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Deciphering the role of PI(4,5)P2 and its modulators PPK-1 and CSNK-1 in nematode asymmetric division

Project description

Key determinants in asymmetric cell division

Early on during development cells undergo asymmetric divisions, giving rise to daughter cells of different fates. Despite the identification of specific factors that govern cell polarity and asymmetric division, there are certain aspects of the process that remain poorly understood. The EU-funded PIADINE project aims to investigate how plasma membrane tension affects cell division by focussing on the role of the lipid phosphatidylinositol biphosphate (PIP2). Using Caenorhabditis elegans and Pristionchus pacificus embryos as model organisms, researchers will provide novel insight into the mechanism of asymmetric cell division, with significant implications for developmental and stem cell biology.


The first embryonic division of Caenorhabditis elegans is a powerful system to dissect the mechanisms governing asymmetric division, which relies on PAR-proteins for cell polarity and on dynein-dependant forces for centrosome and spindle positioning. In contrast to the extensive knowledge regarding proteins regulating asymmetric division, the contribution of plasma membrane tension, as well as of PIP2 and its modulators PPK-1 and CSNK-1 is poorly understood.

I propose to decipher these questions as follows:

1) PIP2 is enriched in the embryo anterior in microdomains of the plasma membrane. I will test the contribution of PPK-1, the only kinase from the proteome converting PIP into PIP2 in formation of PIP2 microdomains distribution, cell polarity and pulling force. This will be achieved through ppk-1(RNAi) as well as two complementary optogenetic approaches to obtain acute spatiotemporal inactivation of PIP2.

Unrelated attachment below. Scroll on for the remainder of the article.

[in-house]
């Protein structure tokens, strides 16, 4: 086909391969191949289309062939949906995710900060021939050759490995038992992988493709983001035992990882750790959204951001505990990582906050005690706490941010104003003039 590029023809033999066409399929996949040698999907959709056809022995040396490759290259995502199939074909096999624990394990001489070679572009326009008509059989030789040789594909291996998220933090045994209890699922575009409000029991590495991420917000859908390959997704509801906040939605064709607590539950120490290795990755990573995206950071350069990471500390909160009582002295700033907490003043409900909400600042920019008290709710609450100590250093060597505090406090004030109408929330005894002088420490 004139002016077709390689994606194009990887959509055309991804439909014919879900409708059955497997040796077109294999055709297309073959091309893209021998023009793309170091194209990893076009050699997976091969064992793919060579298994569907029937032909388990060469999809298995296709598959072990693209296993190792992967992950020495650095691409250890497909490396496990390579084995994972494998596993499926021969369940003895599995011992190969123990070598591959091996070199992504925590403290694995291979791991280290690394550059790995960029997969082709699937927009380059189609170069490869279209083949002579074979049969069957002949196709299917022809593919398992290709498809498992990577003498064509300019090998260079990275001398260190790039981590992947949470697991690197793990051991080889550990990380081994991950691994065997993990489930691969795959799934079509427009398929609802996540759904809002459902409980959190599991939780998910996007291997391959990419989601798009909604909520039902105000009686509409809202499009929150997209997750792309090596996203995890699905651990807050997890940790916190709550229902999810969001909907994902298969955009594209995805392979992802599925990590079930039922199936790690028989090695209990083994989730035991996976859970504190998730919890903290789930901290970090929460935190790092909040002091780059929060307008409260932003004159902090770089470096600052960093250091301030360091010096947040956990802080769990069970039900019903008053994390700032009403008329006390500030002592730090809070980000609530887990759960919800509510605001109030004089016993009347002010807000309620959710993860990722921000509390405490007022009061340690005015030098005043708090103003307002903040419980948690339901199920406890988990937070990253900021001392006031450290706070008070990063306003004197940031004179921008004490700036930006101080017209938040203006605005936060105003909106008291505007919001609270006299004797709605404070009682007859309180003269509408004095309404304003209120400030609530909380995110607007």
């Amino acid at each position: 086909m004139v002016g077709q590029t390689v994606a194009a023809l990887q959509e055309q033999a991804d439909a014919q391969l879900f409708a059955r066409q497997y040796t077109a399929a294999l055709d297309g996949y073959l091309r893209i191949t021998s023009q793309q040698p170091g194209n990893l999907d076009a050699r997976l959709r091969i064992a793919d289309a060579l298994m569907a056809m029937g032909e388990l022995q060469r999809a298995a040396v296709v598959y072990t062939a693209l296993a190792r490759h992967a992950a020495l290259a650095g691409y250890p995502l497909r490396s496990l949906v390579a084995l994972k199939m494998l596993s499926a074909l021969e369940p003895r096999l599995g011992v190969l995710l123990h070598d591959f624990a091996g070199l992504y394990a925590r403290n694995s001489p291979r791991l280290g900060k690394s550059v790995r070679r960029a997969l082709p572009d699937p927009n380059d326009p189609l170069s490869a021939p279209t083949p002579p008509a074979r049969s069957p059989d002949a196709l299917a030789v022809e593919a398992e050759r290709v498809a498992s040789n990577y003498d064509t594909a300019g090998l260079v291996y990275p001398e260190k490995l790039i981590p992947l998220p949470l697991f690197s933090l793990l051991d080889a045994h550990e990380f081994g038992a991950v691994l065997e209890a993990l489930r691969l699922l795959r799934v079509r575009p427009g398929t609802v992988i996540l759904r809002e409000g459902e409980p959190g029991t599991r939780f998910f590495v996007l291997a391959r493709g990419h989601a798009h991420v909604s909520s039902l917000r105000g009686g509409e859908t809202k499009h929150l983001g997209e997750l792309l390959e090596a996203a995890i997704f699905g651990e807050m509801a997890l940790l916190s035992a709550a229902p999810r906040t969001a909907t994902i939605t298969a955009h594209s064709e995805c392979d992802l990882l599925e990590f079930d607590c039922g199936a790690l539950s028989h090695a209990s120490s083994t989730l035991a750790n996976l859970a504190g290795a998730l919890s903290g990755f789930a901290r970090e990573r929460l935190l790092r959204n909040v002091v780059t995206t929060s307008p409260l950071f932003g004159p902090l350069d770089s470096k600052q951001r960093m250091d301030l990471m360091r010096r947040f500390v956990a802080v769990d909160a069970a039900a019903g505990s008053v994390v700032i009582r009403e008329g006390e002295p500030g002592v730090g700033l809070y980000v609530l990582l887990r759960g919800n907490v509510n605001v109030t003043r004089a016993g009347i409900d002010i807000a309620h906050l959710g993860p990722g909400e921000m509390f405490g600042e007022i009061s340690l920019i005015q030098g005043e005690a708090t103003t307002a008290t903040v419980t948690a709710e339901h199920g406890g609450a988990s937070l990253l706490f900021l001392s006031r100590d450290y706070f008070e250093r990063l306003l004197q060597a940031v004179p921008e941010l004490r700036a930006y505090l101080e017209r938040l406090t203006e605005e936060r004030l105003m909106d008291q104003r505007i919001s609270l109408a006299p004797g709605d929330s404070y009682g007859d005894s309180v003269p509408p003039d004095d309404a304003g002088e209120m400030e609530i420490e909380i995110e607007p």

2) I will decipher how the casein kinase CSNK-1 interacts with and phosphorylates PPK-1, thereby presumably regulating PIP2 microdomain distribution and function, as well as identify and characterize up to three CSNK-1 phospho-substrates with.

3) I will test whether PIP2 undergoes phase separation driven by a decrease in plasma membrane tension, and, if so, investigate the consequences on asymmetric division. Moreover, I will study the relationship between membrane tension and cortex contractility.

4) I will analyze asymmetric cell division in the one-cell Pristiochus pacificus embryo I will then use the knowledge acquired in C. elegans to conduct related experiments in P. pacificus, thus investigating potential conserved and divergent themes governing asymmetric division across nematode evolution.

Overall, these experiments will shed critical light on the poorly understood contribution of PIP2 and its modulators to asymmetric division, an evolutionarily conserved process fundamental for development and stem cell lineages.



Net EU contribution
€ 191 149,44
Batiment ce 3316 station 1
1015 Lausanne

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Schweiz/Suisse/Svizzera Région lémanique Vaud
Activity type
Higher or Secondary Education Establishments
Other funding
€ 0,00